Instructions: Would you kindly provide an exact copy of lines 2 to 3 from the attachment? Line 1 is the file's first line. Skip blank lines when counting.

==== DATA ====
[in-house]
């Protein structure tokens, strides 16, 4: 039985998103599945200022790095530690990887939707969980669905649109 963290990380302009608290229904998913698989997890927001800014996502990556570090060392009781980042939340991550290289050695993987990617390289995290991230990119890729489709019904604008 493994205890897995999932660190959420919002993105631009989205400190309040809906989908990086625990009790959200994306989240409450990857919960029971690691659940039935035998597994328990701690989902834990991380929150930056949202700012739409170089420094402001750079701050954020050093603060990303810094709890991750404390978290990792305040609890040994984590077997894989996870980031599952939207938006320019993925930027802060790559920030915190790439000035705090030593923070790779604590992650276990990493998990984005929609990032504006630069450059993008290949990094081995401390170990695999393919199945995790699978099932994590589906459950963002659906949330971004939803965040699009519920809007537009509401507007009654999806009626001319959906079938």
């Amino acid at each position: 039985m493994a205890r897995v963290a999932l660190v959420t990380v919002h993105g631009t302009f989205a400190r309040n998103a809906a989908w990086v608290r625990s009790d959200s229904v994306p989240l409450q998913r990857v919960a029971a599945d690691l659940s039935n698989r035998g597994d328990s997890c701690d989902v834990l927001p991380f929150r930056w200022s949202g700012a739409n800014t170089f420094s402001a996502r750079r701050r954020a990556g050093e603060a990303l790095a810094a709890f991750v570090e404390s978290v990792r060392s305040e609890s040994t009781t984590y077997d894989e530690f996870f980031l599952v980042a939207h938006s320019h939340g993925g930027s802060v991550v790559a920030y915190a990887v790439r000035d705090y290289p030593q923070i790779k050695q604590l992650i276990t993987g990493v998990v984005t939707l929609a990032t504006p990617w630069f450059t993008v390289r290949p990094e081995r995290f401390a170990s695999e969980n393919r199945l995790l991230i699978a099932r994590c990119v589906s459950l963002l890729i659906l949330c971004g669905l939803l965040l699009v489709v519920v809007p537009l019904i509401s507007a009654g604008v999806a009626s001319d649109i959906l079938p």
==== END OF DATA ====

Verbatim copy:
């Protein structure tokens, strides 16, 4: 039985998103599945200022790095530690990887939707969980669905649109 963290990380302009608290229904998913698989997890927001800014996502990556570090060392009781980042939340991550290289050695993987990617390289995290991230990119890729489709019904604008 493994205890897995999932660190959420919002993105631009989205400190309040809906989908990086625990009790959200994306989240409450990857919960029971690691659940039935035998597994328990701690989902834990991380929150930056949202700012739409170089420094402001750079701050954020050093603060990303810094709890991750404390978290990792305040609890040994984590077997894989996870980031599952939207938006320019993925930027802060790559920030915190790439000035705090030593923070790779604590992650276990990493998990984005929609990032504006630069450059993008290949990094081995401390170990695999393919199945995790699978099932994590589906459950963002659906949330971004939803965040699009519920809007537009509401507007009654999806009626001319959906079938």
């Amino acid at each position: 039985m493994a205890r897995v963290a999932l660190v959420t990380v919002h993105g631009t302009f989205a400190r309040n998103a809906a989908w990086v608290r625990s009790d959200s229904v994306p989240l409450q998913r990857v919960a029971a599945d690691l659940s039935n698989r035998g597994d328990s997890c701690d989902v834990l927001p991380f929150r930056w200022s949202g700012a739409n800014t170089f420094s402001a996502r750079r701050r954020a990556g050093e603060a990303l790095a810094a709890f991750v570090e404390s978290v990792r060392s305040e609890s040994t009781t984590y077997d894989e530690f996870f980031l599952v980042a939207h938006s320019h939340g993925g930027s802060v991550v790559a920030y915190a990887v790439r000035d705090y290289p030593q923070i790779k050695q604590l992650i276990t993987g990493v998990v984005t939707l929609a990032t504006p990617w630069f450059t993008v390289r290949p990094e081995r995290f401390a170990s695999e969980n393919r199945l995790l991230i699978a099932r994590c990119v589906s459950l963002l890729i659906l949330c971004g669905l939803l965040l699009v489709v519920v809007p537009l019904i509401s507007a009654g604008v999806a009626s001319d649109i959906l079938p």